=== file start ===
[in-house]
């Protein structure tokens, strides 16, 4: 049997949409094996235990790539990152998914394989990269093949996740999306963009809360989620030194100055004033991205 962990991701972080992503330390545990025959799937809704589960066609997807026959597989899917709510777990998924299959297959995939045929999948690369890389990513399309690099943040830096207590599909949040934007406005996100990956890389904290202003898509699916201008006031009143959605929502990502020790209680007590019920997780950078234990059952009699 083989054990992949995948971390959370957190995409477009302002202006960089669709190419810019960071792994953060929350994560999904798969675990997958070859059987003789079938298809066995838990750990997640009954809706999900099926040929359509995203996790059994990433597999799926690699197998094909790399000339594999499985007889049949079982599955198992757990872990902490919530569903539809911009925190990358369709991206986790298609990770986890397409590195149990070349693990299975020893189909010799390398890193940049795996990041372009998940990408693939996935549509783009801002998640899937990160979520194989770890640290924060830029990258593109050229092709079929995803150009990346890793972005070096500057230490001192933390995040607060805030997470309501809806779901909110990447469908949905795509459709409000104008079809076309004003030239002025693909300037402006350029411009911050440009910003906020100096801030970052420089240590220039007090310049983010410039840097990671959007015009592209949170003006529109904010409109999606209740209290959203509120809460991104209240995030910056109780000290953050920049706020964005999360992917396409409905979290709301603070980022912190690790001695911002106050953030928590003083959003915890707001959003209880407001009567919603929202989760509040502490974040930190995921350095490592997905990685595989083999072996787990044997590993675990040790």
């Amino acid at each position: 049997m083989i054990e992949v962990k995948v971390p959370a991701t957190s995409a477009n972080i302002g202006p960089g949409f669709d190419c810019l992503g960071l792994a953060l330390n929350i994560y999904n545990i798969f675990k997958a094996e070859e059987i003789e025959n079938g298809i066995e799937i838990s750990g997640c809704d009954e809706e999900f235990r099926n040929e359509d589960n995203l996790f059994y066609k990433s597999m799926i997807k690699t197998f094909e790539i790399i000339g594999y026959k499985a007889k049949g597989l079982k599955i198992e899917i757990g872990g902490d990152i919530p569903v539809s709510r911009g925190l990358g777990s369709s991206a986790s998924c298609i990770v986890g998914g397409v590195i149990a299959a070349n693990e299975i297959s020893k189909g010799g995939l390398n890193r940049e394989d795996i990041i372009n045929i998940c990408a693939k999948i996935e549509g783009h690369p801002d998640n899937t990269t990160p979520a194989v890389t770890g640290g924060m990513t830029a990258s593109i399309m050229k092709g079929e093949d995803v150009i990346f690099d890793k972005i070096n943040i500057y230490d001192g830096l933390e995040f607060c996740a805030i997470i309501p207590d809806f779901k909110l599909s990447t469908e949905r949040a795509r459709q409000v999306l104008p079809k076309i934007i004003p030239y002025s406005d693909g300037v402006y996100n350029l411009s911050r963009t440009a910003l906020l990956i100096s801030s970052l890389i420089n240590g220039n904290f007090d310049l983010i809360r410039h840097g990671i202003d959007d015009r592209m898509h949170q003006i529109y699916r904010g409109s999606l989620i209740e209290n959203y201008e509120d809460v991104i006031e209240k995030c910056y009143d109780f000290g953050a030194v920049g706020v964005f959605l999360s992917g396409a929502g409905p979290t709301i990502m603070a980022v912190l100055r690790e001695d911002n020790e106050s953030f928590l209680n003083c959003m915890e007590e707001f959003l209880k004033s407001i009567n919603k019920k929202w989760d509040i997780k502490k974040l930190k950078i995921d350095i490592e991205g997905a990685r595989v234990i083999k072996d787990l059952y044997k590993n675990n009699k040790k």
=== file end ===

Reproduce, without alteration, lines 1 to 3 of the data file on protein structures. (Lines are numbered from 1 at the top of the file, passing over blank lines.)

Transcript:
[in-house]
């Protein structure tokens, strides 16, 4: 049997949409094996235990790539990152998914394989990269093949996740999306963009809360989620030194100055004033991205 962990991701972080992503330390545990025959799937809704589960066609997807026959597989899917709510777990998924299959297959995939045929999948690369890389990513399309690099943040830096207590599909949040934007406005996100990956890389904290202003898509699916201008006031009143959605929502990502020790209680007590019920997780950078234990059952009699 083989054990992949995948971390959370957190995409477009302002202006960089669709190419810019960071792994953060929350994560999904798969675990997958070859059987003789079938298809066995838990750990997640009954809706999900099926040929359509995203996790059994990433597999799926690699197998094909790399000339594999499985007889049949079982599955198992757990872990902490919530569903539809911009925190990358369709991206986790298609990770986890397409590195149990070349693990299975020893189909010799390398890193940049795996990041372009998940990408693939996935549509783009801002998640899937990160979520194989770890640290924060830029990258593109050229092709079929995803150009990346890793972005070096500057230490001192933390995040607060805030997470309501809806779901909110990447469908949905795509459709409000104008079809076309004003030239002025693909300037402006350029411009911050440009910003906020100096801030970052420089240590220039007090310049983010410039840097990671959007015009592209949170003006529109904010409109999606209740209290959203509120809460991104209240995030910056109780000290953050920049706020964005999360992917396409409905979290709301603070980022912190690790001695911002106050953030928590003083959003915890707001959003209880407001009567919603929202989760509040502490974040930190995921350095490592997905990685595989083999072996787990044997590993675990040790």
């Amino acid at each position: 049997m083989i054990e992949v962990k995948v971390p959370a991701t957190s995409a477009n972080i302002g202006p960089g949409f669709d190419c810019l992503g960071l792994a953060l330390n929350i994560y999904n545990i798969f675990k997958a094996e070859e059987i003789e025959n079938g298809i066995e799937i838990s750990g997640c809704d009954e809706e999900f235990r099926n040929e359509d589960n995203l996790f059994y066609k990433s597999m799926i997807k690699t197998f094909e790539i790399i000339g594999y026959k499985a007889k049949g597989l079982k599955i198992e899917i757990g872990g902490d990152i919530p569903v539809s709510r911009g925190l990358g777990s369709s991206a986790s998924c298609i990770v986890g998914g397409v590195i149990a299959a070349n693990e299975i297959s020893k189909g010799g995939l390398n890193r940049e394989d795996i990041i372009n045929i998940c990408a693939k999948i996935e549509g783009h690369p801002d998640n899937t990269t990160p979520a194989v890389t770890g640290g924060m990513t830029a990258s593109i399309m050229k092709g079929e093949d995803v150009i990346f690099d890793k972005i070096n943040i500057y230490d001192g830096l933390e995040f607060c996740a805030i997470i309501p207590d809806f779901k909110l599909s990447t469908e949905r949040a795509r459709q409000v999306l104008p079809k076309i934007i004003p030239y002025s406005d693909g300037v402006y996100n350029l411009s911050r963009t440009a910003l906020l990956i100096s801030s970052l890389i420089n240590g220039n904290f007090d310049l983010i809360r410039h840097g990671i202003d959007d015009r592209m898509h949170q003006i529109y699916r904010g409109s999606l989620i209740e209290n959203y201008e509120d809460v991104i006031e209240k995030c910056y009143d109780f000290g953050a030194v920049g706020v964005f959605l999360s992917g396409a929502g409905p979290t709301i990502m603070a980022v912190l100055r690790e001695d911002n020790e106050s953030f928590l209680n003083c959003m915890e007590e707001f959003l209880k004033s407001i009567n919603k019920k929202w989760d509040i997780k502490k974040l930190k950078i995921d350095i490592e991205g997905a990685r595989v234990i083999k072996d787990l059952y044997k590993n675990n009699k040790k």